After a long and embittered legal battle which sent shockwaves through the entirety of the Western anime industry, noted anime dub voice actor Vic Mignogna has officially lost his defamation lawsuit against his former Funimation coworkers, with a Texas court denying his appeal and upholding the initial rulings and sanctions leveled against him at the conclusion of the initial court case.
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Mignognas’s appeal was first filed with officials in Tarrant County, Texas in October 2019 just days after his initial complaints against fellow Western anime dub voice actors Monica Rial and Jamie Marchi were dismissed by the district court on the grounds that the latter two had “ shown by a preponderance of the evidence that the communications related to Plaintiffs causes of action relate to a public concern, and the communications involve allegations of conduct by Plaintiff that relate to health and safety, environmental, economic or community well-being.”
Specifically, the voice actor took issue with what he believed was “the trial court [having] improperly dismissed his claims” and, as noted in the recent ruling, argued “that the trial court erred by finding that Appellees’ evidence was legally and factually sufficient to satisfy their TCPA first step burden based on their evidence’s lack of admissibility; by dismissing his claims; by refusing to consider his second amended petition; and by ordering him to pay sanctions and attorney’s fees.”
Passed in 2011, the Texas Citizens Participation Act (TCPA) offers protections for “the constitutional rights of persons to petition, speak freely, associate freely, and otherwise participate in government to the maximum extent permitted by law and, at the same time, protect the rights of a person to file meritorious lawsuits for demonstrable injury.”
“If a legal action is based on or is in response to a party’s exercise of the right of free speech, right to petition, or right of association or arises from any act of that party in furtherance of the party’s communication or conduct,” the official state statute further explains.
Rial, Marchi, Toye, and Funimation later successfully argued that according to the TCPA, their public accusations of sexual misconduct against Mignogna fell under the banner of speech protected by the act because it related to a “matter of public concern”, resulting in the above dismissal of the voice actor’s initial lawsuit.
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Though developments in the case had been relatively mum in the years since, on April 18th, the Court of Appeals for the Second Appellate District of Texas at Fort Worth finally issued a ruling regarding Mignogna’s appeal request.
However, it was likely not the one the voice actor had been hoping for, as Second District Court of Appeals judge Justice Mike Wallach ultimately found that the defendants had “met their initial TCPA burden, in part because Mignogna failed to preserve his complaints about their evidence, which the trial court considered along with Mignogna’s allegations in his first amended petition.”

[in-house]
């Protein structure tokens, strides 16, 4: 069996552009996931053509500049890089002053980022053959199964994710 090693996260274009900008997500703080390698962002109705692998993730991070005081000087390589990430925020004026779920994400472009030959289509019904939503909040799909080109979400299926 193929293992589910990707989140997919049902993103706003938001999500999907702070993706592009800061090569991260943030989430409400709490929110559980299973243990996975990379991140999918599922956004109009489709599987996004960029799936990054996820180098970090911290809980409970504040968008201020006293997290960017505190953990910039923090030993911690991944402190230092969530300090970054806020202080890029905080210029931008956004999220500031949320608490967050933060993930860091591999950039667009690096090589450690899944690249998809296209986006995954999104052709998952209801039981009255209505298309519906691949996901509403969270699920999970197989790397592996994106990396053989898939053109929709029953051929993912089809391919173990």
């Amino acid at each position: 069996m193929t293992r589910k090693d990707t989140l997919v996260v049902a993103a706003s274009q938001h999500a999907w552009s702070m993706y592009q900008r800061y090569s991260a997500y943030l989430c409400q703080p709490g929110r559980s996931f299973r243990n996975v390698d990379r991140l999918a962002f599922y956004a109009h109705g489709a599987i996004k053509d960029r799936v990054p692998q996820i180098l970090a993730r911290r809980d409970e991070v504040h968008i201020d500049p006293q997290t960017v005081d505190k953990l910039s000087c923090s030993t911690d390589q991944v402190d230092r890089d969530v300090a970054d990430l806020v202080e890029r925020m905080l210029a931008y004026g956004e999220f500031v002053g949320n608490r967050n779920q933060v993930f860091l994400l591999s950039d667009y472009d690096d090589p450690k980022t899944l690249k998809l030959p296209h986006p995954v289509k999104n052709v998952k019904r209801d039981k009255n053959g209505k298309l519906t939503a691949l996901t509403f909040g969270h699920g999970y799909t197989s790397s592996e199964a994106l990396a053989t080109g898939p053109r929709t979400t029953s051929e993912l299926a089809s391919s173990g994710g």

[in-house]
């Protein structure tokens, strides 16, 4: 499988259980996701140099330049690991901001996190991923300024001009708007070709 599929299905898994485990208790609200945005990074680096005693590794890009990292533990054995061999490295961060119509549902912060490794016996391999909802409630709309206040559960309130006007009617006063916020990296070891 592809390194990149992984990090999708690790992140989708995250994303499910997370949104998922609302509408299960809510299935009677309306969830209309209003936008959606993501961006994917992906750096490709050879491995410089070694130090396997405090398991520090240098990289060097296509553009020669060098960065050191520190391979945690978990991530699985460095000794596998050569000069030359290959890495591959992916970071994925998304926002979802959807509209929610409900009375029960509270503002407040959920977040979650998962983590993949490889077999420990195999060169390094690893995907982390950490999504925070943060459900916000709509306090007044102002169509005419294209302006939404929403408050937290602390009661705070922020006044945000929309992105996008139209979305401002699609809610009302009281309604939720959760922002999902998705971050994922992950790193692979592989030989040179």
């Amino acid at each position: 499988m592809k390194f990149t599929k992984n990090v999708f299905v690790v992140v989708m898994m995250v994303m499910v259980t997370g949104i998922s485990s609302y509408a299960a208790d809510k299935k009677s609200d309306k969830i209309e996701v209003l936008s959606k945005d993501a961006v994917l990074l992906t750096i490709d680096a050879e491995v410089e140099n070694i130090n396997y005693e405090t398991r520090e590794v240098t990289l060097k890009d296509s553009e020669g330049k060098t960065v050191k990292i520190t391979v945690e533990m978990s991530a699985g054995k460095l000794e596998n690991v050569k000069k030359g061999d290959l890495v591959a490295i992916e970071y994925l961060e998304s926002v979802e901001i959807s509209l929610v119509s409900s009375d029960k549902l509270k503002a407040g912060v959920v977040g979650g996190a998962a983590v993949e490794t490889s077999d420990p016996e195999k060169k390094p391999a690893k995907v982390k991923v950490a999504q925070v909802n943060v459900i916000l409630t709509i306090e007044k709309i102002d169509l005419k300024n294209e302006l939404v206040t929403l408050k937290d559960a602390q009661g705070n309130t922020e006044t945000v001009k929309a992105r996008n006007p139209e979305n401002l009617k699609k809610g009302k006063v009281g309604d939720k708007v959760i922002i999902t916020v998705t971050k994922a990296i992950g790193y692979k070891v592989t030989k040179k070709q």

“And because Mignogna withdrew the principal evidence supporting his prima-facie burden before the hearing on Appellees’ TCPA motions, he was unable to meet his TCPA burden on any of Appellees’ claims,” the Justice Wallach explained. “Accordingly, the trial court did not err by granting Appellees’ TCPA motions, by imposing sanctions on Mignogna, or by awarding attorney’s fees to Appellees, and we affirm this portion of the trial court’s judgment.”
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However, there was one item that the Court did find required revistation, namely the amount of attorney’s fees that Rial and Toye were legally entitled to recoup from Mignogna.
Initially only ordered to pay them a flat fee of $100,000, following a review of a cross-appeal filed by the couple, the Court found “that the trial court’s order on attorney’s fees is against the great weight and preponderance of the evidence, we reverse this portion of the trial court’s judgment and remand the case to the trial court on that issue.”
“The record shows that in his original petition, Mignogna sought “over $1,000,000.00” and that in his first amended petition, he changed the amount to “over $1,000,000.00 but not exceeding $5,000,000.00,” wrote Justice Wallach. “And as set out above in our TCPA analysis, Mignogna brought substantially heavier allegations against Rial and Toye, who were deposed, as compared to Marchi and Funimation, who were not deposed.”
“Although each party faced the $5 million lawsuit, Mignogna’s case against Rial and Toye was more complicated and therefore required more work to defend against it,” he concluded. “Legal services are not fungible, nor was Mignogna’s case against each defendant exactly alike, and the trial court should have properly calculated each base lodestar with that in mind.”
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Following the Court’s ruling, both Marchi and Rial took to Twitter to celebrate the verdict.
“#stillwinning,” wrote Marchi on August 19th.
Retweeting her, Rial added her own hashtag, observing “#itsover”.
Weighing in on the verdict in the hours immediately after it was handed down, lawyer Nick Rekieta opined, “Let’s be clear about something: they absolutely defamed Vic Mignogna.”
“And this case has still not been heard on its merits,” he added. “And now of course it never will be.”
As of writing, Mignogna’s hearing regarding the redetermination of the amount of attorney’s fees he must reimburse to the defendants has not yet received a confirmed date.
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